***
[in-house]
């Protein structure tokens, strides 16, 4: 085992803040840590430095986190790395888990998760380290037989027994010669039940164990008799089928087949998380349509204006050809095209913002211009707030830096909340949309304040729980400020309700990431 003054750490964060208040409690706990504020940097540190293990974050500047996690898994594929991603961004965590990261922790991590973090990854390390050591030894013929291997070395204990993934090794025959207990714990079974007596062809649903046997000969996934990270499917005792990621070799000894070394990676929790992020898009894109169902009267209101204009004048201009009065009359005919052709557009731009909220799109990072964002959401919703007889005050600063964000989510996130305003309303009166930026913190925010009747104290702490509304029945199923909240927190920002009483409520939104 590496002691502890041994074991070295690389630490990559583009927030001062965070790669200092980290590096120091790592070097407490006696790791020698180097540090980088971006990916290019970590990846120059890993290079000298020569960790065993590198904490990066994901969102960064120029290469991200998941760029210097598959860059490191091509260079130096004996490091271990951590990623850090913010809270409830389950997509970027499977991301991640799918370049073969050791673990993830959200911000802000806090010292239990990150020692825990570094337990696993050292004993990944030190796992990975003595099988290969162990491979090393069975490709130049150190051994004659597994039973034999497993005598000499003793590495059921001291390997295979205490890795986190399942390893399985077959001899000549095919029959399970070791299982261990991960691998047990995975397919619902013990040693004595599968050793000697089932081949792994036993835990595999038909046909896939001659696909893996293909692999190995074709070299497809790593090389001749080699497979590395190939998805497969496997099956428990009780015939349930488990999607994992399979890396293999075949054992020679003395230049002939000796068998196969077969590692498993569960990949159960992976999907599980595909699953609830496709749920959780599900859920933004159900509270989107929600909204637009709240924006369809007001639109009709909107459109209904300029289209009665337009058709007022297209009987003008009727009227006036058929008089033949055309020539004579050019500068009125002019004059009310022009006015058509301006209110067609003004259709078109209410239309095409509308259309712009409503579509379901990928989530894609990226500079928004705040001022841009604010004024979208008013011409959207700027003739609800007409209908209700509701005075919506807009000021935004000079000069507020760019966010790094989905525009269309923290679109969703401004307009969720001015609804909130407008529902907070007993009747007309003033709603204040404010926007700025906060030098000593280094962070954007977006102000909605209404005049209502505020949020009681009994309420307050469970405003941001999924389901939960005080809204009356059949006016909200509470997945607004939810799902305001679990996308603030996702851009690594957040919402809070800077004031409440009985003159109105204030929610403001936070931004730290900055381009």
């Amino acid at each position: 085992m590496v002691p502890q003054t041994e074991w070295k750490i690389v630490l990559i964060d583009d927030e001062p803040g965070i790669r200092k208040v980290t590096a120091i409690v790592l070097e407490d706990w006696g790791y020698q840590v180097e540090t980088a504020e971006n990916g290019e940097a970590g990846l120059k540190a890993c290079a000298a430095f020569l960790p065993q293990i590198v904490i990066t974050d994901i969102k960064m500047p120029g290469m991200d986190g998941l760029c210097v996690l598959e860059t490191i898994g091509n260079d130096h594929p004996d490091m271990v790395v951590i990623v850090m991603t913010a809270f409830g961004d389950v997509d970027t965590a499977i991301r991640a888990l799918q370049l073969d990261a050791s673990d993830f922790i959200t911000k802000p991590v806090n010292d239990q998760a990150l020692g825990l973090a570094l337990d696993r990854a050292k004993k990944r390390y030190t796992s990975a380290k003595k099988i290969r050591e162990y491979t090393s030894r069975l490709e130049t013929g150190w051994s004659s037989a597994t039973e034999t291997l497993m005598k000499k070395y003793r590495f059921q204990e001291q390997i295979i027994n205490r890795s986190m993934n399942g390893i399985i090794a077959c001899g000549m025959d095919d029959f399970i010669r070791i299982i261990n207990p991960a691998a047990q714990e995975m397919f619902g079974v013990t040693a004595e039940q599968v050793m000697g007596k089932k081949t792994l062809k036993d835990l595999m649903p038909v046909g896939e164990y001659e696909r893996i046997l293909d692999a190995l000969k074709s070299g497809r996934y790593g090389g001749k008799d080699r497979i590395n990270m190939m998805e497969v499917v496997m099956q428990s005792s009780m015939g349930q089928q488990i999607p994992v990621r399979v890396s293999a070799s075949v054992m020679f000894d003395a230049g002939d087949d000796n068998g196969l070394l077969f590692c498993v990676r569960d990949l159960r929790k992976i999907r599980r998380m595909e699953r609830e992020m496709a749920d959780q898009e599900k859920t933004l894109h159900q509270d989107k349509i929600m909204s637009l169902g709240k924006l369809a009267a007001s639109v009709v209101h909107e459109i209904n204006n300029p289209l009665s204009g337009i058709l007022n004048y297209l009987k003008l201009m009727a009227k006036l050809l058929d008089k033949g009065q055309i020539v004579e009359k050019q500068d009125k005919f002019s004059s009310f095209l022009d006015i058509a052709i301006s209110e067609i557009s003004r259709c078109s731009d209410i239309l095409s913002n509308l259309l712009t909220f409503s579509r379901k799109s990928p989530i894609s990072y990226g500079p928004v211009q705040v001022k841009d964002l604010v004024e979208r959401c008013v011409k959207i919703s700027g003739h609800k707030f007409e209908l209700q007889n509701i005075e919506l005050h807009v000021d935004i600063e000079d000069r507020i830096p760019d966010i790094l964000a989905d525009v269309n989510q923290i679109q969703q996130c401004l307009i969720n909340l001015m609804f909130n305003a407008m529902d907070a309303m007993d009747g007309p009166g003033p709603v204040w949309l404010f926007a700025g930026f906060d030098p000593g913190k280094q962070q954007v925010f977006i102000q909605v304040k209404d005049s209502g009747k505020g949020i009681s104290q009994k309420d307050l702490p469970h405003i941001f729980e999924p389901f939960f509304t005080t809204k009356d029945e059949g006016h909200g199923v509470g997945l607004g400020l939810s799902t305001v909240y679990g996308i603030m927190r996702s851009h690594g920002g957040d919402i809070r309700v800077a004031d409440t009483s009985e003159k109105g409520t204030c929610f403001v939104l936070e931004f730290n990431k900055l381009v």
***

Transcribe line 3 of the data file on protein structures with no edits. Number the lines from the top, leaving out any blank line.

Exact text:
């Amino acid at each position: 085992m590496v002691p502890q003054t041994e074991w070295k750490i690389v630490l990559i964060d583009d927030e001062p803040g965070i790669r200092k208040v980290t590096a120091i409690v790592l070097e407490d706990w006696g790791y020698q840590v180097e540090t980088a504020e971006n990916g290019e940097a970590g990846l120059k540190a890993c290079a000298a430095f020569l960790p065993q293990i590198v904490i990066t974050d994901i969102k960064m500047p120029g290469m991200d986190g998941l760029c210097v996690l598959e860059t490191i898994g091509n260079d130096h594929p004996d490091m271990v790395v951590i990623v850090m991603t913010a809270f409830g961004d389950v997509d970027t965590a499977i991301r991640a888990l799918q370049l073969d990261a050791s673990d993830f922790i959200t911000k802000p991590v806090n010292d239990q998760a990150l020692g825990l973090a570094l337990d696993r990854a050292k004993k990944r390390y030190t796992s990975a380290k003595k099988i290969r050591e162990y491979t090393s030894r069975l490709e130049t013929g150190w051994s004659s037989a597994t039973e034999t291997l497993m005598k000499k070395y003793r590495f059921q204990e001291q390997i295979i027994n205490r890795s986190m993934n399942g390893i399985i090794a077959c001899g000549m025959d095919d029959f399970i010669r070791i299982i261990n207990p991960a691998a047990q714990e995975m397919f619902g079974v013990t040693a004595e039940q599968v050793m000697g007596k089932k081949t792994l062809k036993d835990l595999m649903p038909v046909g896939e164990y001659e696909r893996i046997l293909d692999a190995l000969k074709s070299g497809r996934y790593g090389g001749k008799d080699r497979i590395n990270m190939m998805e497969v499917v496997m099956q428990s005792s009780m015939g349930q089928q488990i999607p994992v990621r399979v890396s293999a070799s075949v054992m020679f000894d003395a230049g002939d087949d000796n068998g196969l070394l077969f590692c498993v990676r569960d990949l159960r929790k992976i999907r599980r998380m595909e699953r609830e992020m496709a749920d959780q898009e599900k859920t933004l894109h159900q509270d989107k349509i929600m909204s637009l169902g709240k924006l369809a009267a007001s639109v009709v209101h909107e459109i209904n204006n300029p289209l009665s204009g337009i058709l007022n004048y297209l009987k003008l201009m009727a009227k006036l050809l058929d008089k033949g009065q055309i020539v004579e009359k050019q500068d009125k005919f002019s004059s009310f095209l022009d006015i058509a052709i301006s209110e067609i557009s003004r259709c078109s731009d209410i239309l095409s913002n509308l259309l712009t909220f409503s579509r379901k799109s990928p989530i894609s990072y990226g500079p928004v211009q705040v001022k841009d964002l604010v004024e979208r959401c008013v011409k959207i919703s700027g003739h609800k707030f007409e209908l209700q007889n509701i005075e919506l005050h807009v000021d935004i600063e000079d000069r507020i830096p760019d966010i790094l964000a989905d525009v269309n989510q923290i679109q969703q996130c401004l307009i969720n909340l001015m609804f909130n305003a407008m529902d907070a309303m007993d009747g007309p009166g003033p709603v204040w949309l404010f926007a700025g930026f906060d030098p000593g913190k280094q962070q954007v925010f977006i102000q909605v304040k209404d005049s209502g009747k505020g949020i009681s104290q009994k309420d307050l702490p469970h405003i941001f729980e999924p389901f939960f509304t005080t809204k009356d029945e059949g006016h909200g199923v509470g997945l607004g400020l939810s799902t305001v909240y679990g996308i603030m927190r996702s851009h690594g920002g957040d919402i809070r309700v800077a004031d409440t009483s009985e003159k109105g409520t204030c929610f403001v939104l936070e931004f730290n990431k900055l381009v």